New, but obvious, notation for two distinct items

[SheepNoisebaa •, EOF] & [SheepNoisebaa •, baa]

Example from SheepNoise

S0: { [Goal •SheepNoise, EOF], [SheepNoise •SheepNoise baa, EOF],

[SheepNoise•baa, EOF], [SheepNoise •SheepNoise baa, baa],

[SheepNoise•baa, baa]}

S1 = Goto(S0 , SheepNoise) =

{ [Goal SheepNoise •, EOF], [SheepNoise SheepNoise •baa, EOF],

[SheepNoise SheepNoise •baa, baa]}

S2 = Goto(S0 , baa) = { [SheepNoisebaa•, EOF], [SheepNoisebaa•, baa]}

S3 = Goto(S1 ,baa) = { [SheepNoise SheepNoise baa•, EOF],

[SheepNoise SheepNoise baa•, baa]}

Building the Canonical Collection

Start from s0= closure( [S’S,EOF] )

Repeatedly construct new states, until all are found

The algorithm

s0 closure([S’S,EOF])

S  { s0 }

k  1

while (S is still changing)

sjS and x(T NT)

sk  goto(sj,x)

record sj  sk on x

if sk  S then

S  S  sk

k  k + 1

• Fixed-point computation
• S  2ITEMS, so S is finite

Worklist version is faster

Example from SheepNoise

Starts with S0

S0: { [Goal •SheepNoise, EOF], [SheepNoise •SheepNoise baa, EOF],

[SheepNoise•baa, EOF], [SheepNoise •SheepNoise baa, baa],

[SheepNoise•baa, baa]}

Example from SheepNoise

Starts with S0

S0: { [Goal •SheepNoise, EOF], [SheepNoise •SheepNoise baa, EOF],

[SheepNoise•baa, EOF], [SheepNoise •SheepNoise baa, baa],

[SheepNoise•baa, baa]}

Iteration 1 computes

S1 = Goto(S0 , SheepNoise) =

{ [Goal SheepNoise •, EOF], [SheepNoise SheepNoise •baa, EOF],

[SheepNoise SheepNoise •baa, baa]}

S2 = Goto(S0 , baa) = { [SheepNoisebaa•, EOF], [SheepNoisebaa•, baa]}

Example from SheepNoise

Starts with S0

S0: { [Goal •SheepNoise, EOF], [SheepNoise •SheepNoise baa, EOF],

[SheepNoise•baa, EOF], [SheepNoise •SheepNoise baa, baa],

[SheepNoise•baa, baa]}

Iteration 1 computes

S1 = Goto(S0 , SheepNoise) =

{ [Goal SheepNoise •, EOF], [SheepNoise SheepNoise •baa, EOF],

[SheepNoise SheepNoise •baa, baa]}

S2 = Goto(S0 , baa) = { [SheepNoisebaa•, EOF], [SheepNoisebaa•, baa]}

Iteration 2 computes

S3 = Goto(S1 , baa) = { [SheepNoise SheepNoise baa•, EOF],

[SheepNoise SheepNoise baa•, baa]}

Example from SheepNoise

Starts with S0

S0: { [Goal •SheepNoise, EOF], [SheepNoise •SheepNoise baa, EOF],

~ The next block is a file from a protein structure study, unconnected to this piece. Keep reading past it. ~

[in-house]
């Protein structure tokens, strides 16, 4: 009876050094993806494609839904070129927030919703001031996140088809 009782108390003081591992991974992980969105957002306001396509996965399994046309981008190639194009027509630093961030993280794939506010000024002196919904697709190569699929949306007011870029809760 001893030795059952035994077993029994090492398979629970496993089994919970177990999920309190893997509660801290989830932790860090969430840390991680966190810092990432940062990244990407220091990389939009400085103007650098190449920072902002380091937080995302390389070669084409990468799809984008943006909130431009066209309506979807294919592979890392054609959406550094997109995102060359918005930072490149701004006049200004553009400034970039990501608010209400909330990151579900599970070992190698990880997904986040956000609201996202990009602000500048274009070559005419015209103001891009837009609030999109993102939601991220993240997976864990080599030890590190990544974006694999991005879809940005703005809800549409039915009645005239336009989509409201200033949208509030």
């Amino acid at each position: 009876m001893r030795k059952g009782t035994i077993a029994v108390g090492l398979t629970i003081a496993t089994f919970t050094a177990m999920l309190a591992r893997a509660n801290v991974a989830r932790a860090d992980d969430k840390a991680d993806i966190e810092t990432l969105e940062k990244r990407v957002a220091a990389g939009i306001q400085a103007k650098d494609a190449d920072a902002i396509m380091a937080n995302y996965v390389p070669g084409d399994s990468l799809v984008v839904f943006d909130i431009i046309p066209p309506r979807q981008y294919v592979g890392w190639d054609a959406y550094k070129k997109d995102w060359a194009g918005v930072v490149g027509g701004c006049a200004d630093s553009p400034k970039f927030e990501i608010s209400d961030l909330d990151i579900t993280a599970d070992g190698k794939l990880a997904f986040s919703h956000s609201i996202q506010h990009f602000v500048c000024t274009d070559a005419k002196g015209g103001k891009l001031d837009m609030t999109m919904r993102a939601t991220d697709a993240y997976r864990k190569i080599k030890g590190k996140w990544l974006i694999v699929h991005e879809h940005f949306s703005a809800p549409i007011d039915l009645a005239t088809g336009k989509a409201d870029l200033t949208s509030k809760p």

[SheepNoise•baa, EOF], [SheepNoise •SheepNoise baa, baa],

[SheepNoise•baa, baa]}

Iteration 1 computes

S1 = Goto(S0 , SheepNoise) =

{ [Goal SheepNoise •, EOF], [SheepNoise SheepNoise •baa, EOF],

[SheepNoise SheepNoise •baa, baa]}

S2 = Goto(S0 , baa) = { [SheepNoisebaa•, EOF], [SheepNoisebaa•, baa]}

Iteration 2 computes

S3 = Goto(S1 , baa) = { [SheepNoise SheepNoise baa•, EOF],

[SheepNoise SheepNoise baa•, baa]}

Nothing more to compute, since • is at the end of every item in S3.

Example (grammar & sets)

Simplified, right recursive expression grammar

Goal  Expr

Expr  Term – Expr

Expr  Term

Term  Factor * Term

Term  Factor

Factor  ident

Example (building the collection)

Initialization Step

s0  closure( {[Goal  •Expr , EOF] } )

{ [Goal  • Expr , EOF], [Expr  • Term – Expr , EOF],

[Expr  • Term , EOF], [Term  • Factor * Term , EOF],

[Term  • Factor * Term , –], [Term  • Factor , EOF],

[Term  • Factor , –], [Factor  • ident , EOF],

[Factor  • ident , –], [Factor  • ident , *] }

S  {s0 }

Example (building the collection)

Iteration 1

s1 goto(s0 , Expr)

s2 goto(s0 , Term)

s3 goto(s0 , Factor)

s4 goto(s0 , ident)

Iteration 2

s5 goto(s2 , – )

s6 goto(s3 , * )

Iteration 3

s7 goto(s5 , Expr )

s8 goto(s6 , Term )

Example (Summary)

S0 : { [Goal  • Expr , EOF], [Expr  • Term – Expr , EOF],

[Expr  • Term , EOF], [Term  • Factor * Term , EOF],

[Term  • Factor * Term , –], [Term  • Factor , EOF],

[Term  • Factor , –], [Factor  • ident , EOF],

[Factor  • ident , –], [Factor • ident, *] }

S1 : { [Goal  Expr •, EOF] }

S2 : { [Expr  Term • – Expr , EOF], [Expr  Term •, EOF] }

S3 : { [Term  Factor • * Term , EOF],[Term  Factor • * Term , –],

[Term  Factor •, EOF], [Term  Factor •, –] }

S4 : { [Factor ident •, EOF],[Factorident •, –], [Factorident •, *] }

S5 :{ [Expr  Term – • Expr , EOF], [Expr  • Term – Expr , EOF],

[Expr  • Term , EOF], [Term  • Factor * Term , –],

[Term  • Factor , –], [Term  • Factor * Term , EOF],

[Term  • Factor , EOF], [Factor  • ident , *],

[Factor  • ident , –], [Factor  • ident , EOF] }

Example (Summary)

S6 : { [Term  Factor * • Term , EOF], [Term  Factor * • Term , –],

[Term • Factor * Term , EOF], [Term • Factor * Term , –],

[Term  • Factor , EOF], [Term  • Factor , –],

[Factor •ident , EOF], [Factor  •ident , –], [Factor  •ident , *] }

S7: { [Expr  Term – Expr •, EOF] }

S8 : { [Term  Factor * Term•, EOF], [Term  Factor * Term•, –] }

Example (Summary)

The Goto Relationship (from the construction)

Filling in the ACTION and GOTO Tables

The algorithm

Many items generate no table entry

• Closure( ) instantiates FIRST(X) directly for [A•X,a ]

 set sxS

 item isx

if i is [A •ad,b] and goto(sx,a) = sk , aT

then ACTION[x,a]  “shift k”

else if i is [S’S •,EOF]

then ACTION[x ,a]  “accept”

else if i is [A •,a]

then ACTION[x,a]  “reduce A”

 n NT

if goto(sx ,n) = sk

then GOTO[x,n]  k

x is the state number

The algorithm produces the following table

Plugs into the skeleton LR(1) parser